Analysis of the thrombin digestion of rFVIIIFc with HPLC–MS provided further detailed information on the four main domains, as well as the approximately 6-kDa a3-related peptides, and this was compared with the results of analysis of ReFacto, a CHO-derived rBDD FVIII protein, with the same methods. As expected, the total ion current chromatogram of rFVIIIFc (Fig. 2C) was similar to the UV chromatogram (Fig. 2B). Five of the expected six products (Fig. 2A) could be detected by liquid chromatography–MS, including two forms of the a3 acidic region generated from the processed and SC isoforms, as well as the thrombin used for the digestion. An additional truncated form of the a3 acidic region was also observed, and is described more fully below. rBDD FVIII yielded a similar total ion current chromatogram, but without the free Fc chain and with a different mass for the LC than that for the rFVIIIFc LCFc, which was consistent with the lack of an Fc region (data not shown).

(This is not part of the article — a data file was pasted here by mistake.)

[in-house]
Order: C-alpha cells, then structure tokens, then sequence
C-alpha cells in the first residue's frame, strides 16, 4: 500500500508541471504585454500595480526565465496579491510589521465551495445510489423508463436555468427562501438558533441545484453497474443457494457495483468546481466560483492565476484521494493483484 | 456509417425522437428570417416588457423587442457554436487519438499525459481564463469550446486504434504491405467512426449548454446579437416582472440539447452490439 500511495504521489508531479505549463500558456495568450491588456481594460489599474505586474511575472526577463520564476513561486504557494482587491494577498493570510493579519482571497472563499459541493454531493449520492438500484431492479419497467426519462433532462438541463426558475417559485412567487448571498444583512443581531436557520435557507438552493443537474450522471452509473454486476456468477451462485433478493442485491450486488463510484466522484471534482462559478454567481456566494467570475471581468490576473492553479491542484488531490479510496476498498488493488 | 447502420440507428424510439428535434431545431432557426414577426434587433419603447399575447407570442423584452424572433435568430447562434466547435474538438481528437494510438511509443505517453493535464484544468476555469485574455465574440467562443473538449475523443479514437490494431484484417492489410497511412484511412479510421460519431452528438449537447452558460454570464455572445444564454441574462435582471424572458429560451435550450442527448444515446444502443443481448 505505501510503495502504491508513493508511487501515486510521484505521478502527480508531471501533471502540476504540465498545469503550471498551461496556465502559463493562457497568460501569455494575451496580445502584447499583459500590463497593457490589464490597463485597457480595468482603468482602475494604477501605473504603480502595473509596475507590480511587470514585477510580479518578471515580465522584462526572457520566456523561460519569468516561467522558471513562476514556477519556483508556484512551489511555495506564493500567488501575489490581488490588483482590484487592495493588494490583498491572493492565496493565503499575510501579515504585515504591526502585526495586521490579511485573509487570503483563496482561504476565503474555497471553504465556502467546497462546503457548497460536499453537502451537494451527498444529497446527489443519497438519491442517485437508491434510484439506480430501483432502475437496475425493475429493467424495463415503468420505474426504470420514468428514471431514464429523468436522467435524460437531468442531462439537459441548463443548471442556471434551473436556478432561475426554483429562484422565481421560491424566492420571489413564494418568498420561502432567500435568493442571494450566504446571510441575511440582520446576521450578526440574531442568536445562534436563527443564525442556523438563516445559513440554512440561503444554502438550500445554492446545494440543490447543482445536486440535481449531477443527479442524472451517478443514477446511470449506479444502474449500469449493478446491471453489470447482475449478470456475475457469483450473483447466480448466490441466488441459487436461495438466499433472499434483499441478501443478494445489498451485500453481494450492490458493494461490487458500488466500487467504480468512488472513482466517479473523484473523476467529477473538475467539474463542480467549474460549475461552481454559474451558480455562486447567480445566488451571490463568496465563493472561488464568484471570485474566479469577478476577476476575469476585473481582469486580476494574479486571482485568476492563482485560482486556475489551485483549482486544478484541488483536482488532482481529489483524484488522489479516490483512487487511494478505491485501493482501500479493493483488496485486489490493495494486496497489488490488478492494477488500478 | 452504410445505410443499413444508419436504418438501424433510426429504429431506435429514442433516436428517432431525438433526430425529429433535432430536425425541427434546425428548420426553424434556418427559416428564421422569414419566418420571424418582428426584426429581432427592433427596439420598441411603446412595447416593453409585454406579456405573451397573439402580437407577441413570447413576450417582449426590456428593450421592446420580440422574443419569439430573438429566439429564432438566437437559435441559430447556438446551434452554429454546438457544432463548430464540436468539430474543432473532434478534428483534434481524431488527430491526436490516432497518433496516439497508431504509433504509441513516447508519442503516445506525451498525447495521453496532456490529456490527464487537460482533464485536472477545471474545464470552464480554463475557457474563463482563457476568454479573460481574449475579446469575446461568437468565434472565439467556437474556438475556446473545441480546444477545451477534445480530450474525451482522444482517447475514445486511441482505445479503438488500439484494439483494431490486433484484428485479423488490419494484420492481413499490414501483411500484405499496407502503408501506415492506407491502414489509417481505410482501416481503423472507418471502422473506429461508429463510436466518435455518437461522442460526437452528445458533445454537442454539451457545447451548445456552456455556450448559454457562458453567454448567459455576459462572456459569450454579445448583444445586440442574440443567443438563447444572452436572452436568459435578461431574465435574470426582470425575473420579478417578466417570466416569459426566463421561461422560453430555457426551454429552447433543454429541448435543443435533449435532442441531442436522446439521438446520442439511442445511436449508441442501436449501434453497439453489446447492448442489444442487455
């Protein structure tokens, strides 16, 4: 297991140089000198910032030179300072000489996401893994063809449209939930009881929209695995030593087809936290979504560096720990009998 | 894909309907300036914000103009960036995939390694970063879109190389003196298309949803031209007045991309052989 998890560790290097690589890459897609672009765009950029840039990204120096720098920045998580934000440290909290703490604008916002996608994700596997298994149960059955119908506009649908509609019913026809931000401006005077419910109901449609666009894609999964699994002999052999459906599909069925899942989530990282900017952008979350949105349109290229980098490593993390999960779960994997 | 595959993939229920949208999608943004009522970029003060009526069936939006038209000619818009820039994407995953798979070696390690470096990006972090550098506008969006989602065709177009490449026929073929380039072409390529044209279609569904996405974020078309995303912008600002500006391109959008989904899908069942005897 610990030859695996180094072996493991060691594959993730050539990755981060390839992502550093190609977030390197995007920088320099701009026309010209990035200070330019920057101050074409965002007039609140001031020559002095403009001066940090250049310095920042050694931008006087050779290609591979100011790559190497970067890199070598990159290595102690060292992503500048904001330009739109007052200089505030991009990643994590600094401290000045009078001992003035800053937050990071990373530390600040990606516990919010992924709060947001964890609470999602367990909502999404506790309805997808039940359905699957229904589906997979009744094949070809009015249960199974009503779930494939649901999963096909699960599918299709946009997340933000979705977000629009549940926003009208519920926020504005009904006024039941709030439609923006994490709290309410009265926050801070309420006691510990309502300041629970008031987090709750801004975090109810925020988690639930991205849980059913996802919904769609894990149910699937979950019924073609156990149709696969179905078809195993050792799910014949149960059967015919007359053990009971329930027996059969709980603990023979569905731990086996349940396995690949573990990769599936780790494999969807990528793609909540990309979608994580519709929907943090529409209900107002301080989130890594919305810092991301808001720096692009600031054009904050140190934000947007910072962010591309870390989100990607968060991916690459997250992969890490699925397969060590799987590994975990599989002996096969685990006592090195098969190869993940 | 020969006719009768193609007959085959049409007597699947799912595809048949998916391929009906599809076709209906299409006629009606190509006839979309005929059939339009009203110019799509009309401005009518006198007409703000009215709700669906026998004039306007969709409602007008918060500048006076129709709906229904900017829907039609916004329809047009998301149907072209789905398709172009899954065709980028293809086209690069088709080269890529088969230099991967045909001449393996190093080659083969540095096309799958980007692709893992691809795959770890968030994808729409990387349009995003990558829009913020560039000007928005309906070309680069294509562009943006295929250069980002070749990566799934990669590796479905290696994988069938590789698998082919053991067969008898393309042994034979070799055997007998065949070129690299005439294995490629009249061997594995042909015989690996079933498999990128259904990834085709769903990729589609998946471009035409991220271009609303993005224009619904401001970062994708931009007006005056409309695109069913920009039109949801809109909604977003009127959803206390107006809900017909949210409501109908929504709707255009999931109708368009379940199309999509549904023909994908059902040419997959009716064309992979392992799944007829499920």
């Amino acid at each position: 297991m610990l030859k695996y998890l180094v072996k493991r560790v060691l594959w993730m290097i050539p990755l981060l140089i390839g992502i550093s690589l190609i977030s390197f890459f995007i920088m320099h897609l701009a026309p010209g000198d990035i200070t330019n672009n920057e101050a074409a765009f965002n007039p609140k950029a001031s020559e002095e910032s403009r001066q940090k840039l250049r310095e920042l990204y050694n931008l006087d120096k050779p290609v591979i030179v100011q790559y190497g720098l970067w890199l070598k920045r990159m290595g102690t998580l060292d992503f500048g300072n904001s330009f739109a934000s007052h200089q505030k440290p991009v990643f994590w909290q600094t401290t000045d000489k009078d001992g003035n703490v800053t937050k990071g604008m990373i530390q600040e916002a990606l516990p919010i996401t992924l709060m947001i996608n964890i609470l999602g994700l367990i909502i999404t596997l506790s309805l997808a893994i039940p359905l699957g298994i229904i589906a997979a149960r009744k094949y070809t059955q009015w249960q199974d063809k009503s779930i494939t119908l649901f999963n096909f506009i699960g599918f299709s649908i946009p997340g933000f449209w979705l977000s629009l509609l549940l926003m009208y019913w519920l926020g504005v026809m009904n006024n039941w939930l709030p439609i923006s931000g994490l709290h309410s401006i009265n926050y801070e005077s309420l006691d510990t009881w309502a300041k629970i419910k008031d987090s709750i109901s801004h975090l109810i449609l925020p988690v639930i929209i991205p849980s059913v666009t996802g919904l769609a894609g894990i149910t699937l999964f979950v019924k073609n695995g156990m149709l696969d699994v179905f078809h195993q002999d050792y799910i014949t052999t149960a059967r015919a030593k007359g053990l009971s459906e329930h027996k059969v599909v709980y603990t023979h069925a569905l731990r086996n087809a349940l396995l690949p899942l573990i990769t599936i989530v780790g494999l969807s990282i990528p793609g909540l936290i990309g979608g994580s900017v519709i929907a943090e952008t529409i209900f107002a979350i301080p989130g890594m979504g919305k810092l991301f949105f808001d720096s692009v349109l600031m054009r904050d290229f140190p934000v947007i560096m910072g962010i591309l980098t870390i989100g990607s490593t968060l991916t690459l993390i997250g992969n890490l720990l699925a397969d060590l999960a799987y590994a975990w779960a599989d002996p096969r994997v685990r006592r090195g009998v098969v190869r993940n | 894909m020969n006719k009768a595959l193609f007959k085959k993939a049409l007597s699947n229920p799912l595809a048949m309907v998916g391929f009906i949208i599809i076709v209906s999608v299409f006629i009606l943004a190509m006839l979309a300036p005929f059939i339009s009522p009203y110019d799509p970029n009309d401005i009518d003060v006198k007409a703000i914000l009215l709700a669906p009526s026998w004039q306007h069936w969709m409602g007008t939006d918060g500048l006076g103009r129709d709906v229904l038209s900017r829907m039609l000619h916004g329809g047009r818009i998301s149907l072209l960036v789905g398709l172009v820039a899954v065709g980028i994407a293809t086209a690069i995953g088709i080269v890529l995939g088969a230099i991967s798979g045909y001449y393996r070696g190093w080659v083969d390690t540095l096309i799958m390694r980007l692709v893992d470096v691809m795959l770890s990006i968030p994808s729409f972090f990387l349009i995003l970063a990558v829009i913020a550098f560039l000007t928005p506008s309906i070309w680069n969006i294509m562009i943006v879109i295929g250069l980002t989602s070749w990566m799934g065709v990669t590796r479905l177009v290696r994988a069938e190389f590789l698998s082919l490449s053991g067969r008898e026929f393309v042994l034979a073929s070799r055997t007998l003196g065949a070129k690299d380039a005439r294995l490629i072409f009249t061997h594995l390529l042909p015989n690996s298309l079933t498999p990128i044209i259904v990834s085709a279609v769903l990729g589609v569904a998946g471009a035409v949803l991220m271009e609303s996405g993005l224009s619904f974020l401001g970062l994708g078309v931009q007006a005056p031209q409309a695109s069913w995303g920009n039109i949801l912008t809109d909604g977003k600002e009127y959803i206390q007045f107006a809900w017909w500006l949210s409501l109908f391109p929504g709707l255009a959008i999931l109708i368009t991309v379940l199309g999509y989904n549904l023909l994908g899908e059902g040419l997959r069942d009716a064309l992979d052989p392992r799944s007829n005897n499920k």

Owing to the heterogeneity of glycosylation over much of the protein, the deconvoluted mass spectra for the A1, LCFc and Fc regions are complex; therefore, the identities of all of the molecular ions have not been established. However, the observed masses for the three major peaks from the Fc region were found to match the G0, G1 and G2 isoforms found on IgG molecules, which correspond to biantennary oligosaccharides terminating in no, one or two galactose residues (Fig. S2A; Table S1). The deconvoluted mass spectra of the a3-related peptides and the A2 domain provide the most definitive data, as there was no heterogeneity in the post-translational modifications in these regions, allowing the expected masses to be identified unambiguously.